What is WorldWideScience.org?
WorldWideScience.org is a global science gateway comprised of national and international scientific databases and portals.
Maintained by the U.S. Department of Energy's Office of Scientific and Technical Information (OSTI) in partnership with the International Council of Scientific and Technical Information (ICSTI) (link is external), WorldWideScience.org allows the user to search multiple scientific sources from around the world with a single query. Multilingual translations capabilities exist for ten languages, enabling access to the most current findings in fields such as energy, medicine, agriculture, environmental sciences, and engineering. Much of the information accessed via WorldWideScience.org is freely available, in support of open science.
Figure 282132: World Wide Science About Illustration
A laptop computer held up by a hand displays the logo for WorldWideScience.
A globe is set between, on the right, a grey crescent, to the left, a blue crescent. An orange crescent slashes across the globe from left to right.
Around the computer are the words, clockwise from top left, Federated Searching, Collaboration, Global, Research Data, Gateway, International, Open Science, Scientific and Technical Information, Databases, Multilingual, and Deep Web.
National and international scientific databases and portals participating in WorldWideScience.org benefit from increased usage and dissemination of their scientific and technical information, and from collaboration and organizational networking with some of the world's leading science libraries and information centers.
WorldWideScience.org Flyer (PDF 420.99 KB)
How does WorldWideScience.org Work?
WorldWideScience.org uses federated search to provide its encompassing coverage of global science and research results. Unlike some popular search engines that only search the surface web, WorldWideScience.org drills down into the deep web, which contains a vast amount of scientific and technical information.
To search WorldWideScience.org, a user enters a query in his/her preferred language in the search box and the query is translated and sent to every individual database or portal connected to WorldWideScience.org, using both federated search and multilingual translations technologies. The individual databases and portals send back a list of results from the search query. WorldWideScience.org then ranks the results from all the sources by order of relevance, giving the user the option to translate each page of results. The user can review this list and travel to the host site of a particular result for more detailed information such as the bibliographic citation, abstract, and in many cases, the full text of the document.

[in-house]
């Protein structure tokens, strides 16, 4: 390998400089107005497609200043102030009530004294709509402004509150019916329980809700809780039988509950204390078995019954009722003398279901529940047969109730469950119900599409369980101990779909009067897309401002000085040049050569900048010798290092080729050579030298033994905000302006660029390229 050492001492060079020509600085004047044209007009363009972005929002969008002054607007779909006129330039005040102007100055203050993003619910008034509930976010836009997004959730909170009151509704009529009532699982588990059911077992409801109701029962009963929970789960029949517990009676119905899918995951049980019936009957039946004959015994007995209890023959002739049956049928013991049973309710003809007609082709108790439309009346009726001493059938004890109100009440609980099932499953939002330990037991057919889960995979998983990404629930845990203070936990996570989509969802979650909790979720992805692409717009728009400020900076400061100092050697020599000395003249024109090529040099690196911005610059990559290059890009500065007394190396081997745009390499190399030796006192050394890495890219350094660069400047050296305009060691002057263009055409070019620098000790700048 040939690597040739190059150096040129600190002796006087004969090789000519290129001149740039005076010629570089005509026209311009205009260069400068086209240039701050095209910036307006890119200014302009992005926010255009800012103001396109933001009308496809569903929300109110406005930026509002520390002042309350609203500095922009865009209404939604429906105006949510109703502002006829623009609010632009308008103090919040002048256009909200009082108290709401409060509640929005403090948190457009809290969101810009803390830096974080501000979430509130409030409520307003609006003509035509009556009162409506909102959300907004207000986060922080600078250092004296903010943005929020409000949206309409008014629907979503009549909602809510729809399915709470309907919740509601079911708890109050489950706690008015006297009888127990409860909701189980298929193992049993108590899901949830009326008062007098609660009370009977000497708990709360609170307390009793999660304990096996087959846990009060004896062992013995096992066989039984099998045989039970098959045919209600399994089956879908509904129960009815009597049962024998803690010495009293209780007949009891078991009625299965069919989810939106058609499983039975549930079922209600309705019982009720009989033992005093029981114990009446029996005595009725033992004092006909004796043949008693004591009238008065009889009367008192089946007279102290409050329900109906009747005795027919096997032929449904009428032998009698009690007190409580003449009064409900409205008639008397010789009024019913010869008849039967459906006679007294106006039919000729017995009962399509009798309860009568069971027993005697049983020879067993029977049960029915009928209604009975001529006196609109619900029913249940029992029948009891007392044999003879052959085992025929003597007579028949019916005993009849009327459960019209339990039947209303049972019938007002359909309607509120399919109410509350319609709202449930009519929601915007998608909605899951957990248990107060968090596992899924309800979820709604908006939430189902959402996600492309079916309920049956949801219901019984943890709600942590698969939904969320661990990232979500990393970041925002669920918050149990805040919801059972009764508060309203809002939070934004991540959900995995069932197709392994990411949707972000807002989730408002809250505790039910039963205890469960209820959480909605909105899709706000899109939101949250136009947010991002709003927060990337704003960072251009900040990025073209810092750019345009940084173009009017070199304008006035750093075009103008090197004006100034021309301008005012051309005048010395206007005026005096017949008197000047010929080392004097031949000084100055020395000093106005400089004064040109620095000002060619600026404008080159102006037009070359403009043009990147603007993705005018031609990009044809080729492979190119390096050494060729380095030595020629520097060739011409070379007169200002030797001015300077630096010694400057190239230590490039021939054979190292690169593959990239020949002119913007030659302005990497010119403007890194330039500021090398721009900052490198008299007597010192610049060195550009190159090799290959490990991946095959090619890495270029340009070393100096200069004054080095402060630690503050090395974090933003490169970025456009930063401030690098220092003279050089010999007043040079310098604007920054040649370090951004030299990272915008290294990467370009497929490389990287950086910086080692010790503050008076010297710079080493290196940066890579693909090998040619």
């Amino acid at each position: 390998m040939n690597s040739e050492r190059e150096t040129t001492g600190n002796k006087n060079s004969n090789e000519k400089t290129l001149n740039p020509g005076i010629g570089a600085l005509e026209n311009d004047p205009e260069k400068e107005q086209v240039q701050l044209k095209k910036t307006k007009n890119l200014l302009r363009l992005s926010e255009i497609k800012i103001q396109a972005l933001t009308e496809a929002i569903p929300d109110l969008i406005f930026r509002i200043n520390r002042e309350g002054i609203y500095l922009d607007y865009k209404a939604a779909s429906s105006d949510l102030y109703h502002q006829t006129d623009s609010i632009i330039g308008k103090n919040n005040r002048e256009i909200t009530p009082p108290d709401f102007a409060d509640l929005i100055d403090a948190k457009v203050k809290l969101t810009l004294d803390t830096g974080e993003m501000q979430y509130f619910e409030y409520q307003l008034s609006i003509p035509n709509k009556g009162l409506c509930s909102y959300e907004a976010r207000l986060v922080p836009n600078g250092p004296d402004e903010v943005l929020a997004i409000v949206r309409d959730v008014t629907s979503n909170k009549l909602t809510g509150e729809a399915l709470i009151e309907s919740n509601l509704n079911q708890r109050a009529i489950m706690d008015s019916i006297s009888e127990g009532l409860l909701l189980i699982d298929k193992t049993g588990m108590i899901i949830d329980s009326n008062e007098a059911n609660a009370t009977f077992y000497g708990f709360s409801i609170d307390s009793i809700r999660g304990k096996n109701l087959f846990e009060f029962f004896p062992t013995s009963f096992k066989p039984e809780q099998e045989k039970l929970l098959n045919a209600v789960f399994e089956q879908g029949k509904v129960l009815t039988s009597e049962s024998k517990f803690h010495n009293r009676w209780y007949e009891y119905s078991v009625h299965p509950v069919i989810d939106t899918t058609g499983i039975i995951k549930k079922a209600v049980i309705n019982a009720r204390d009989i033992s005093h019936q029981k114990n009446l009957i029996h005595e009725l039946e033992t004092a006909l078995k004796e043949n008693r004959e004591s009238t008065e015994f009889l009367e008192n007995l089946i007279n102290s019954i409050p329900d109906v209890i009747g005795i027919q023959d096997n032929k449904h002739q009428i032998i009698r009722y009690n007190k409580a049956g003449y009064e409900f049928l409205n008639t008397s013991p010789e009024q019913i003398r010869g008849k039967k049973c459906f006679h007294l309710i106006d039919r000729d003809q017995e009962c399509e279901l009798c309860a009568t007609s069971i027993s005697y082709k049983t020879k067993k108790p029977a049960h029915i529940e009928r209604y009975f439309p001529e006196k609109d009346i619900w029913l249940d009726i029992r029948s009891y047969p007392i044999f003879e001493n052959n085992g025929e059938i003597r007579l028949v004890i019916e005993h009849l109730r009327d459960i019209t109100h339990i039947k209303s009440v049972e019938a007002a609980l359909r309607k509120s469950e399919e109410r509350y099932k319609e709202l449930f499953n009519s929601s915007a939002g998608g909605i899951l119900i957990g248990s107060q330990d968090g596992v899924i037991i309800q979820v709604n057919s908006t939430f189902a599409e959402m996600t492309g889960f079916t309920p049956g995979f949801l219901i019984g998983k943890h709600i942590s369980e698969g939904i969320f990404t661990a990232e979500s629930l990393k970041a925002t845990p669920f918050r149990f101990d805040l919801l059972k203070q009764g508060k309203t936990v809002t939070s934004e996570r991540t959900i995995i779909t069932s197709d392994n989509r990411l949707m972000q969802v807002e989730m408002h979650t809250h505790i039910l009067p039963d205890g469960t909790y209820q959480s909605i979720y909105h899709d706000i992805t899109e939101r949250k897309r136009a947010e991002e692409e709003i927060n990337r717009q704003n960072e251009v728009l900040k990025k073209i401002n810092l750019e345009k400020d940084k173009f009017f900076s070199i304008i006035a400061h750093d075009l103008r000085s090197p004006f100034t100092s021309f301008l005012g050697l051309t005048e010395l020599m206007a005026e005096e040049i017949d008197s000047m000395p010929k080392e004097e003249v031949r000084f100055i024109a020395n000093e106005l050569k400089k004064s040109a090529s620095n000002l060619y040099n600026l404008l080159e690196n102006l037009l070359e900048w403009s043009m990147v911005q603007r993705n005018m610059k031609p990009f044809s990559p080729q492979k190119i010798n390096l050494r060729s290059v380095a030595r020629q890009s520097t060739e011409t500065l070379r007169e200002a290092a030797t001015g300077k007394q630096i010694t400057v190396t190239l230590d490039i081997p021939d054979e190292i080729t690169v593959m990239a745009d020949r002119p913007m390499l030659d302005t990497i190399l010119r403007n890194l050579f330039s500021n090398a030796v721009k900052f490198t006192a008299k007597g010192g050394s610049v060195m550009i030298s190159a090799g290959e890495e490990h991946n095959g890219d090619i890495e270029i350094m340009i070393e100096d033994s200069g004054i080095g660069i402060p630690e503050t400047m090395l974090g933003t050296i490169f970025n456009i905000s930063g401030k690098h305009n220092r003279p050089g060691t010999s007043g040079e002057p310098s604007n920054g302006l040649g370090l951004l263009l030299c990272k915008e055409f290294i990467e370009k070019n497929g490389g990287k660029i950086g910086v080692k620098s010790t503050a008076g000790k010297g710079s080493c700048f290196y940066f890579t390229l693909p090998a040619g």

WorldWideScience.org enables real-time searching and translations of globally dispersed scientific literature, with ten languages currently supported (Arabic, Chinese, English, French, German, Japanese, Korean, Portuguese, Russian, and Spanish), giving native speakers of these languages unprecedented access to foreign-language content.
History of WorldWideScience.org
The WorldWideScience.org concept was first conceived at the June 2006 annual conference of the International Council for Scientific and Technical Information (ICSTI) and a WorldWideScience.org prototype debuted one year later at the June 2007 ICSTI conference in Nancy, France.
Stemming from a bilateral statement of intent between the U.S. Department of Energy and the British Library, participating countries transitioned the governance of WorldWideScience.org to the WorldWideScience Alliance, and officially launched the portal in June 2008 at the annual ICSTI conference in Seoul. A signing ceremony marked this milestone. The Alliance was closely affiliated with ICSTI, which served as a member and primary sponsor.
Recognizing the need to expand beyond English language scientific resources, multilingual translations capabilities were added to WorldWideScience.org and introduced at the June 2010 ICSTI conference in Helsinki. Improvements and enhancements since then have expanded the languages offered to ten: Arabic, Chinese, German, English, Spanish, French, Japanese, Korean, Portuguese, and Russian.
In celebration of WorldWideScience.org's 10th anniversary in September 2018, a special panel convened at the British Library to reflect on WorldWideScience.org's growth and evolution over the past ten years, and to affirm its future role in supporting the open science movement.
In 2022, the WorldWideScience Alliance established a partnership with ICSTI, facilitating scientific and technical information dissemination across borders and supporting the next generation of science research communication.
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